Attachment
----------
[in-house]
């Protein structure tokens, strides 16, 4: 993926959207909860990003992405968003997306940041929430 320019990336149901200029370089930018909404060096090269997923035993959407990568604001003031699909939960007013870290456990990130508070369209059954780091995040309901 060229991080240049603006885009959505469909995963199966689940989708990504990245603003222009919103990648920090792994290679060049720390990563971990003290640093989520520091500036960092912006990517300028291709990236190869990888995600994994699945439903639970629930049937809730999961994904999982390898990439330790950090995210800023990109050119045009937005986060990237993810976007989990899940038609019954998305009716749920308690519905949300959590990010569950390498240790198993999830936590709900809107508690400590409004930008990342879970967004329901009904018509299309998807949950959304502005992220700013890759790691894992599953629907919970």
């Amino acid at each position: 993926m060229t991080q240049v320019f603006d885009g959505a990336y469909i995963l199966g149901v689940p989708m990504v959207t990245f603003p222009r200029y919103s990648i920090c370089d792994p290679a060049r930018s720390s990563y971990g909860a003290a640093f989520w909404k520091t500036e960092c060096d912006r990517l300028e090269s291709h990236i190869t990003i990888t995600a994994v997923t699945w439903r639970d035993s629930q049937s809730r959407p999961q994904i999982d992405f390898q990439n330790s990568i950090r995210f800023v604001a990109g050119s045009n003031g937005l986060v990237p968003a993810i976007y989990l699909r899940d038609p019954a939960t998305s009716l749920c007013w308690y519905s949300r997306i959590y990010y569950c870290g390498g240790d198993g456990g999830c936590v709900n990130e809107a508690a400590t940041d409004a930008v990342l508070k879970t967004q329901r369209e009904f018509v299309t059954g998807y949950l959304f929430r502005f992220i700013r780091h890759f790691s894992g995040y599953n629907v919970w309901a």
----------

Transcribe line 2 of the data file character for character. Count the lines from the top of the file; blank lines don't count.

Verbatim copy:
């Protein structure tokens, strides 16, 4: 993926959207909860990003992405968003997306940041929430 320019990336149901200029370089930018909404060096090269997923035993959407990568604001003031699909939960007013870290456990990130508070369209059954780091995040309901 060229991080240049603006885009959505469909995963199966689940989708990504990245603003222009919103990648920090792994290679060049720390990563971990003290640093989520520091500036960092912006990517300028291709990236190869990888995600994994699945439903639970629930049937809730999961994904999982390898990439330790950090995210800023990109050119045009937005986060990237993810976007989990899940038609019954998305009716749920308690519905949300959590990010569950390498240790198993999830936590709900809107508690400590409004930008990342879970967004329901009904018509299309998807949950959304502005992220700013890759790691894992599953629907919970």